Many American Internet users still perceive life with borders. However, if any one message is coming through loud and clear, it might be to “think bigger.”
Countries of all stripes are gearing up their own electronic commerce operations, and it may soon be commonplace for Americans to shop for products from Asia, Europe, Latin America, and perhaps even Russia.
The following is just a sampling of recent international developments in online business:
United Kingdom: British Telecommunications unveiled an online comparative shopping service that lets users compare products, prices and brands from 21 categories offered by UK and U.S. retailers. More than 70 retailers are already on board, including such familiar names as Tower Records and CD Zone.
Australia: The Internet Industry Association is offering Australian e-commerce firms a special insurance policy that helps limit their liabilities in what many in the country consider to be high-risk online commerce ventures.
Malaysia: The Deputy Prime Minister launched a new service that provides a communications data network infrastructure that can be used to set up online stores and virtual communities in Penang and northern Malaysia.
Thailand: The Justice Ministry has a bill ready for consideration by the House of Representatives that would endorse electronic transactions and give legal ground for electronic signatures. The bill would also allow business partners to use electronic documents instead of paper documents.
Italy: Political leader Massino D’Alema says the government has prepared a proposal to offer financial incentives to small and large businesses that invest in the Internet. Nearly $200 million (US$) of financial aid would go toward business-to-business Internet commerce.
Taiwan: Quietly readying itself for a major foray into e-commerce, Taiwan’s leading PC maker, Acer, has introduced “I-Station” Web companion devices that will allow users to conduct online transactions. Also, Taiwan’s KEYciti, a Chinese language community site, is in development with Ezyfind, a network of community sites, to launch Web sites for Chinese communities. The portal will have e-commerce functionality, even though online commerce is still in the early stages in Asia.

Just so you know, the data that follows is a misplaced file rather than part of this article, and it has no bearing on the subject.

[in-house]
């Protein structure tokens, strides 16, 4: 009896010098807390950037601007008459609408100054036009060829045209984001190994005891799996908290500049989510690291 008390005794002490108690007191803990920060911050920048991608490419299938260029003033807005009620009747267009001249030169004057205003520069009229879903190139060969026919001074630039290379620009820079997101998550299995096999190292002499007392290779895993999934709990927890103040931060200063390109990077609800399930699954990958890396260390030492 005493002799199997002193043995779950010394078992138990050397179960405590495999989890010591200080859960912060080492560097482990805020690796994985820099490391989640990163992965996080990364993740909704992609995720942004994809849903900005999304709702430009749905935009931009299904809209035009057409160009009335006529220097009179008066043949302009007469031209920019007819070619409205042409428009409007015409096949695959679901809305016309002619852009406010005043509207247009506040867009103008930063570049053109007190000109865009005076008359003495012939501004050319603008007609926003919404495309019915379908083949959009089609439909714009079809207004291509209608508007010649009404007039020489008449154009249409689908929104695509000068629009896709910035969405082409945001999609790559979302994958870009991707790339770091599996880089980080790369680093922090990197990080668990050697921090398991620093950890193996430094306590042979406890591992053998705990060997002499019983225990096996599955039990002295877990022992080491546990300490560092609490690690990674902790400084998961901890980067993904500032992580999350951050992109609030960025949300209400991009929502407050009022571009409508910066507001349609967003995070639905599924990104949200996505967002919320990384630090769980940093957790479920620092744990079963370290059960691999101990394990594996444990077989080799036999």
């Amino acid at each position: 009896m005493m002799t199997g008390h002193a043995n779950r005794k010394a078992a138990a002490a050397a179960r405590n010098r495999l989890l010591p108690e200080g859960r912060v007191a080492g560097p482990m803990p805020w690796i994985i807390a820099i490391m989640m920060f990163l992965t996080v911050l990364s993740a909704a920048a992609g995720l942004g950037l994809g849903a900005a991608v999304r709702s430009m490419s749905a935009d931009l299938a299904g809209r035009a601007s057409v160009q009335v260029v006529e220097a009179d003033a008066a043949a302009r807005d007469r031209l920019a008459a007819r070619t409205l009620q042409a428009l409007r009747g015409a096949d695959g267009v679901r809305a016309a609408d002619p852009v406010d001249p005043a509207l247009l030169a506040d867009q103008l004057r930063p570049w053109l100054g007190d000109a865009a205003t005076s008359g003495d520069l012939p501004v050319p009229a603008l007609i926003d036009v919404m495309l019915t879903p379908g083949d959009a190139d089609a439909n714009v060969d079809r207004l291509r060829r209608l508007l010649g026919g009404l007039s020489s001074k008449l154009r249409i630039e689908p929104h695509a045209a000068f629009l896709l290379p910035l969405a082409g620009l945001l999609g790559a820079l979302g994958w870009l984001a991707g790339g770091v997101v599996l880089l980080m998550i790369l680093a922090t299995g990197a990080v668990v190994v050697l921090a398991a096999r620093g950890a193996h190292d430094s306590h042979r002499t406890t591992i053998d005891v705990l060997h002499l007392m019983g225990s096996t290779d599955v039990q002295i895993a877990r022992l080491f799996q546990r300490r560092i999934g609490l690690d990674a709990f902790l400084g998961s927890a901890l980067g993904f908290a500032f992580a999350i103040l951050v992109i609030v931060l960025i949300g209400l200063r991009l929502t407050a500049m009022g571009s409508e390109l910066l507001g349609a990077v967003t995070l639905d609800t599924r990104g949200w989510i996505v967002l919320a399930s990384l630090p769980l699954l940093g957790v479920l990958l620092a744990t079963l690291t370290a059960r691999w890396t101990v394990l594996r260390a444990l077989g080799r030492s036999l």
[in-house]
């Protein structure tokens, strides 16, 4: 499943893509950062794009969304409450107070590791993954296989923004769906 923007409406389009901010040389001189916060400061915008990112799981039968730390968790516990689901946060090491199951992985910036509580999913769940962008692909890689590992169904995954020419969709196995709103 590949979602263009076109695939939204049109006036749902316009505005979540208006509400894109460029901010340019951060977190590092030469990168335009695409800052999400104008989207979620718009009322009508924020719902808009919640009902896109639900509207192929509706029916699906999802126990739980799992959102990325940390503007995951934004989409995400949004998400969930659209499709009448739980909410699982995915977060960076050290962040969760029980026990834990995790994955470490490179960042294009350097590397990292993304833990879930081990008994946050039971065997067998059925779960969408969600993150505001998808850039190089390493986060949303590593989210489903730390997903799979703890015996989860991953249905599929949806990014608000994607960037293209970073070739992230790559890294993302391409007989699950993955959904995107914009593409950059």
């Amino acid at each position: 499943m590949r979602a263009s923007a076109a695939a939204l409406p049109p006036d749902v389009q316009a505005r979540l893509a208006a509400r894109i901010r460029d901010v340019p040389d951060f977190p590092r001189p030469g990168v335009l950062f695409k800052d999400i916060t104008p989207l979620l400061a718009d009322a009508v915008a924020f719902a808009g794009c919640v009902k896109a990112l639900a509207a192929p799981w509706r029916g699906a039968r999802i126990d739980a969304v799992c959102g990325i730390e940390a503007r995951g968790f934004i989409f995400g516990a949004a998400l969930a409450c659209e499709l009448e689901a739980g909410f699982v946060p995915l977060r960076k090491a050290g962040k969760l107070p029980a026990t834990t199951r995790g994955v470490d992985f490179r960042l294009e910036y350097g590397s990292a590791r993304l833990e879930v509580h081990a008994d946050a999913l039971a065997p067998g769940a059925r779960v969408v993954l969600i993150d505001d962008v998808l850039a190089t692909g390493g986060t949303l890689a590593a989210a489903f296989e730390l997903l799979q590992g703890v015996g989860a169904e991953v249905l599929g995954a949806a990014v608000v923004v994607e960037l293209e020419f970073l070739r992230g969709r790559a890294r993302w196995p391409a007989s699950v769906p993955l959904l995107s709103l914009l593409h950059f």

Russia: Last week, the “E-Commerce 99” conference took place in St. Petersburg. Reportedly, the conference explored business models for e-commerce, e-shops, e-commerce software and logistics and infrastructure of e-commerce. Further, setting a decidedly capitalistic tone, a session was devoted to Internet marketing and payment systems.
The World Stage
While Europe and Asia are the focus of much e-commerce activity at the moment, International Data Corporation says that Latin America is the next ‘big thing’ in international e-commerce.
In fact, online commerce in the area is projected to top $8 billion by the end of 2003. Computer prices, once comparatively high, are coming down, and impediments to online access are being aggressively addressed.
Meanwhile, MasterCard International has formed a Global Mobile Commerce Team to converge credit card payments and mobile telephony industries worldwide. In a sign that wireless e-commerce is now a force to be reckoned with, MasterCard’s aim is to facilitate online purchases from any location at any time.
What does this world e-business activity add up to? For consumers, it could mean that the world community is consolidating and for the first time becoming fully accessible to individual shoppers.
For e-businesses, it could mean broader target markets, multi-cultural sales potential, and the chance to influence sales efforts in markets it never before considered viable.
For various governments, it may reinforce the need to leapfrog over regulations that limit foreign investment in their markets.